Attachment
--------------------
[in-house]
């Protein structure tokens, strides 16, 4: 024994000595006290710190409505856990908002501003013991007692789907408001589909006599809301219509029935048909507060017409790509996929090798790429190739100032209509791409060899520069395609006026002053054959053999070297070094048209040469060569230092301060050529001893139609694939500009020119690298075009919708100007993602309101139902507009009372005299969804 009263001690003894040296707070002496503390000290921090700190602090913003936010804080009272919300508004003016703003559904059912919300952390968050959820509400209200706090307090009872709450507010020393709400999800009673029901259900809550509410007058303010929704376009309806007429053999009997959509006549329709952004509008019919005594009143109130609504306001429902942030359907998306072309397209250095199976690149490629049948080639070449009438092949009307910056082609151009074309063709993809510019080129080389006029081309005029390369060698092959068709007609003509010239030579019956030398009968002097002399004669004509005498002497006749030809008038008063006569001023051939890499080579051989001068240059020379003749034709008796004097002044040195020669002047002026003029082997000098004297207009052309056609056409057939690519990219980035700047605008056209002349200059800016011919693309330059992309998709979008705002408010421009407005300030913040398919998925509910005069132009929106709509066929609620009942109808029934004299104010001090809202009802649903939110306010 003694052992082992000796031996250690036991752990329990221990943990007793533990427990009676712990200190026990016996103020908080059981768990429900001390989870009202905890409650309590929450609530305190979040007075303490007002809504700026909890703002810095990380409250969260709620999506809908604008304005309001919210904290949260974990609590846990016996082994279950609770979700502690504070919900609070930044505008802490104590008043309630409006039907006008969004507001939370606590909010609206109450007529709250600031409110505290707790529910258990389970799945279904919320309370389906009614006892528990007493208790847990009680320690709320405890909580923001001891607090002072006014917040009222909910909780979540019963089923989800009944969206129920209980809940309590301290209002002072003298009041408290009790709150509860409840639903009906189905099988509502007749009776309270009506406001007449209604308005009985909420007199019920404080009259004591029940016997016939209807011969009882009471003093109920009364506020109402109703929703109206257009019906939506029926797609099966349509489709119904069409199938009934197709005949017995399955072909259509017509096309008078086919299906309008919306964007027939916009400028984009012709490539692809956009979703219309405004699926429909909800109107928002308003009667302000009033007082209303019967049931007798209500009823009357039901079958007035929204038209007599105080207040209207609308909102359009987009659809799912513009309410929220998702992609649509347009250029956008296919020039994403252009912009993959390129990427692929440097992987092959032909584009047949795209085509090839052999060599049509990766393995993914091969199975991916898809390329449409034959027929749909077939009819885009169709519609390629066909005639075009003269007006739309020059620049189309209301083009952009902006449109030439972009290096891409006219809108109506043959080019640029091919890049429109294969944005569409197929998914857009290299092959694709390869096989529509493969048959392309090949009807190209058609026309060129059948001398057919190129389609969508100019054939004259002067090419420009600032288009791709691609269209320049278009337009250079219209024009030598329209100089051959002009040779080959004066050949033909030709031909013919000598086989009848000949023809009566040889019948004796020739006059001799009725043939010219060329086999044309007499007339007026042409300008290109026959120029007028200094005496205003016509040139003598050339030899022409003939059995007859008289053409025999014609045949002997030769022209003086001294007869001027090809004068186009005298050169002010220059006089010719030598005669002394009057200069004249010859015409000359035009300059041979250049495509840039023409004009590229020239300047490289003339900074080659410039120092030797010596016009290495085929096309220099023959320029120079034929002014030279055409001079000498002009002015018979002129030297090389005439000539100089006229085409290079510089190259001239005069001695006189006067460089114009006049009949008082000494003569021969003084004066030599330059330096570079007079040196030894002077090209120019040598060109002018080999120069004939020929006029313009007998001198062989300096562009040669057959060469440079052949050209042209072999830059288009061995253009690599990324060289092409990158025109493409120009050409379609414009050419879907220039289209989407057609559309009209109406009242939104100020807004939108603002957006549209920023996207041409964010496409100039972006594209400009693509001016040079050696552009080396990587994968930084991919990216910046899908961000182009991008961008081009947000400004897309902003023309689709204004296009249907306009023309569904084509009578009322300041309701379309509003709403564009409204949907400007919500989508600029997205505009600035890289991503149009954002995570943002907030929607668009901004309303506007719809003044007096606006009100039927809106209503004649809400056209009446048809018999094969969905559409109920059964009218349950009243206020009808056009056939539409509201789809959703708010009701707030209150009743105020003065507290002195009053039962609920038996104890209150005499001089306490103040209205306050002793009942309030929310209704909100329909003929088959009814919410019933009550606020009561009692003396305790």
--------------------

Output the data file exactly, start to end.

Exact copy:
[in-house]
């Protein structure tokens, strides 16, 4: 024994000595006290710190409505856990908002501003013991007692789907408001589909006599809301219509029935048909507060017409790509996929090798790429190739100032209509791409060899520069395609006026002053054959053999070297070094048209040469060569230092301060050529001893139609694939500009020119690298075009919708100007993602309101139902507009009372005299969804 009263001690003894040296707070002496503390000290921090700190602090913003936010804080009272919300508004003016703003559904059912919300952390968050959820509400209200706090307090009872709450507010020393709400999800009673029901259900809550509410007058303010929704376009309806007429053999009997959509006549329709952004509008019919005594009143109130609504306001429902942030359907998306072309397209250095199976690149490629049948080639070449009438092949009307910056082609151009074309063709993809510019080129080389006029081309005029390369060698092959068709007609003509010239030579019956030398009968002097002399004669004509005498002497006749030809008038008063006569001023051939890499080579051989001068240059020379003749034709008796004097002044040195020669002047002026003029082997000098004297207009052309056609056409057939690519990219980035700047605008056209002349200059800016011919693309330059992309998709979008705002408010421009407005300030913040398919998925509910005069132009929106709509066929609620009942109808029934004299104010001090809202009802649903939110306010 003694052992082992000796031996250690036991752990329990221990943990007793533990427990009676712990200190026990016996103020908080059981768990429900001390989870009202905890409650309590929450609530305190979040007075303490007002809504700026909890703002810095990380409250969260709620999506809908604008304005309001919210904290949260974990609590846990016996082994279950609770979700502690504070919900609070930044505008802490104590008043309630409006039907006008969004507001939370606590909010609206109450007529709250600031409110505290707790529910258990389970799945279904919320309370389906009614006892528990007493208790847990009680320690709320405890909580923001001891607090002072006014917040009222909910909780979540019963089923989800009944969206129920209980809940309590301290209002002072003298009041408290009790709150509860409840639903009906189905099988509502007749009776309270009506406001007449209604308005009985909420007199019920404080009259004591029940016997016939209807011969009882009471003093109920009364506020109402109703929703109206257009019906939506029926797609099966349509489709119904069409199938009934197709005949017995399955072909259509017509096309008078086919299906309008919306964007027939916009400028984009012709490539692809956009979703219309405004699926429909909800109107928002308003009667302000009033007082209303019967049931007798209500009823009357039901079958007035929204038209007599105080207040209207609308909102359009987009659809799912513009309410929220998702992609649509347009250029956008296919020039994403252009912009993959390129990427692929440097992987092959032909584009047949795209085509090839052999060599049509990766393995993914091969199975991916898809390329449409034959027929749909077939009819885009169709519609390629066909005639075009003269007006739309020059620049189309209301083009952009902006449109030439972009290096891409006219809108109506043959080019640029091919890049429109294969944005569409197929998914857009290299092959694709390869096989529509493969048959392309090949009807190209058609026309060129059948001398057919190129389609969508100019054939004259002067090419420009600032288009791709691609269209320049278009337009250079219209024009030598329209100089051959002009040779080959004066050949033909030709031909013919000598086989009848000949023809009566040889019948004796020739006059001799009725043939010219060329086999044309007499007339007026042409300008290109026959120029007028200094005496205003016509040139003598050339030899022409003939059995007859008289053409025999014609045949002997030769022209003086001294007869001027090809004068186009005298050169002010220059006089010719030598005669002394009057200069004249010859015409000359035009300059041979250049495509840039023409004009590229020239300047490289003339900074080659410039120092030797010596016009290495085929096309220099023959320029120079034929002014030279055409001079000498002009002015018979002129030297090389005439000539100089006229085409290079510089190259001239005069001695006189006067460089114009006049009949008082000494003569021969003084004066030599330059330096570079007079040196030894002077090209120019040598060109002018080999120069004939020929006029313009007998001198062989300096562009040669057959060469440079052949050209042209072999830059288009061995253009690599990324060289092409990158025109493409120009050409379609414009050419879907220039289209989407057609559309009209109406009242939104100020807004939108603002957006549209920023996207041409964010496409100039972006594209400009693509001016040079050696552009080396990587994968930084991919990216910046899908961000182009991008961008081009947000400004897309902003023309689709204004296009249907306009023309569904084509009578009322300041309701379309509003709403564009409204949907400007919500989508600029997205505009600035890289991503149009954002995570943002907030929607668009901004309303506007719809003044007096606006009100039927809106209503004649809400056209009446048809018999094969969905559409109920059964009218349950009243206020009808056009056939539409509201789809959703708010009701707030209150009743105020003065507290002195009053039962609920038996104890209150005499001089306490103040209205306050002793009942309030929310209704909100329909003929088959009814919410019933009550606020009561009692003396305790």